“He was soft, weak, gutless, disloyal … a role model for everything not to do in football and life. I hope none of you younger guys ever paid him a moment’s notice. He’s ugly, smells bad – the rooms will be so much more hygienic when he’s gone …”
- Hasn’t he left yet?
- Piss off scumbag!
“Let’s see if the impostor has anything to say in his defence before we fuck him off out of this building for good and ask for his swipe pass. A truly worthless footballer and an even worse human being … good riddance and fuck off …”
It was the nicest words anyone had ever said about me.
“I give you …”
Coach made a show of struggling with my name.
“… er ‘Justin Proverse’ it says here, is that right?”
The room erupted. (He had my name right, but currently I was known around the boys as ‘Jesus Christ’, ‘Jeez’ for short.)
I was buffeted as I limped to the podium, head and shoulders gripped and ruffled. Johnno of course got me in a headlock and escorted me most of the way. He couldn’t go five minutes without a wrestle, hug, or high-five. The room was ridiculously loud, the boys were using my retirement as an opportunity to unleash. I limped up defenceless, getting drenched by forty fizzing beers. They chanted JEEZUS! JEEZUS! JEEZUS! We could have been mistaken for a particularly fervent cult, which is a fair description of most successful sports teams.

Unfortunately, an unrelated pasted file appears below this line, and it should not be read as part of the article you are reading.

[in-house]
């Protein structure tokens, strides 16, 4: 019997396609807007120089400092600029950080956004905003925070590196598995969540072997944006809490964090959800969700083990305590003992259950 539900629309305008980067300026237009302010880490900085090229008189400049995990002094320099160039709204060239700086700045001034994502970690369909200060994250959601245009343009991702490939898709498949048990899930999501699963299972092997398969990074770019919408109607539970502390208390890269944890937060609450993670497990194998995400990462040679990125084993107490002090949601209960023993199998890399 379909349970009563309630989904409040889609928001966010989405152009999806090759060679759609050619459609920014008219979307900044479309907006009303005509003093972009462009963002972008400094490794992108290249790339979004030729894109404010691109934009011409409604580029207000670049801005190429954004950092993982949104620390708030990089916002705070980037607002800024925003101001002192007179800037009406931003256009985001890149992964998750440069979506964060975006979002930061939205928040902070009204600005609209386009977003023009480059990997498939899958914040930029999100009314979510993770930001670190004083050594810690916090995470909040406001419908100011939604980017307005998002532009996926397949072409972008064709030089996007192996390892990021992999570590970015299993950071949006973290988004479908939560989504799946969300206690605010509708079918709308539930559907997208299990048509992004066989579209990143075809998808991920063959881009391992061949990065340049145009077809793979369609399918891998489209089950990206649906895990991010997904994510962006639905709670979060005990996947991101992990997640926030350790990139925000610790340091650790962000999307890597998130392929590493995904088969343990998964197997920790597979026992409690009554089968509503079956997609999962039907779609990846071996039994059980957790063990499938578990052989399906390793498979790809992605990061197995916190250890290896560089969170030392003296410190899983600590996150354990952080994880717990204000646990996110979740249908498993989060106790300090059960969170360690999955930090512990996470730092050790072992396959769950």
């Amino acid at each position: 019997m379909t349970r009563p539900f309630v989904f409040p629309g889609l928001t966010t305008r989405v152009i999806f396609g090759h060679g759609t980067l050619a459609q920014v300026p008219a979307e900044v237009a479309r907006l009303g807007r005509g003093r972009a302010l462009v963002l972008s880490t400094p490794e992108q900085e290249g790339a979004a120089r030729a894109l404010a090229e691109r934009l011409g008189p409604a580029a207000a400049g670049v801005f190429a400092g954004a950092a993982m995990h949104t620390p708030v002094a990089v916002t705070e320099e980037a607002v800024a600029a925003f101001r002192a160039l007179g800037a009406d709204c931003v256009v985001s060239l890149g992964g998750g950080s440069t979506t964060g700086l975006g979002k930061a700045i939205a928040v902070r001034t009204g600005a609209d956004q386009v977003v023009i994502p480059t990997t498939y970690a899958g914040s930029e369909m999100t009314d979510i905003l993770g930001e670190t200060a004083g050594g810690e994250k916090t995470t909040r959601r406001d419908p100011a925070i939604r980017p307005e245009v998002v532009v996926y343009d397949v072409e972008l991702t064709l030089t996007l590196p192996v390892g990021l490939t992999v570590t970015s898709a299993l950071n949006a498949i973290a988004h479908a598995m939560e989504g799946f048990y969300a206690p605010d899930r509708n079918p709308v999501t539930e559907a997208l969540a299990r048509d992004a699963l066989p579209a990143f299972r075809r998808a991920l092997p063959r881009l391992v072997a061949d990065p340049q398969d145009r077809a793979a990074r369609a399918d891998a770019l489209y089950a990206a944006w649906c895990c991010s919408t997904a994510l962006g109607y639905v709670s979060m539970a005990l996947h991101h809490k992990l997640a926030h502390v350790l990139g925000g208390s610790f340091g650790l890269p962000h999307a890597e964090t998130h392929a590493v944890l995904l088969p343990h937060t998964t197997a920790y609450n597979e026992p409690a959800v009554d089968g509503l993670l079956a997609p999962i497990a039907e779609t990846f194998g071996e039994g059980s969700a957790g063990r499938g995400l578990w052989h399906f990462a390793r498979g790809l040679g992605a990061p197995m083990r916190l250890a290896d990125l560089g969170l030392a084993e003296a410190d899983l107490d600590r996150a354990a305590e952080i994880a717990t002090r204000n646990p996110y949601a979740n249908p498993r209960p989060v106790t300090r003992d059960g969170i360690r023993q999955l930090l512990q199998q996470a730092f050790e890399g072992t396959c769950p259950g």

It wasn’t an easy act to follow and they had really got to me. Love expressed as abuse, the Aussie male way, was perfected in footy clubs. Despite my current nickname, I was not as much of a cleanskin son-of-god as someone like Scotty – a food-weigher who ran ten clicks before breakfast - and my identity within the group was long since sealed, so I had to come back with something.
“Well, I am truly thankful that Corey Johnson totally fucked my knee and ended my career,” I began, trying to frown.
“Because I can’t wait to get the fuck away from you bunch of braindead, overgrown children.”
They loved that. I had never cursed out of turn, and had always avoided calling anyone out unless completely necessary.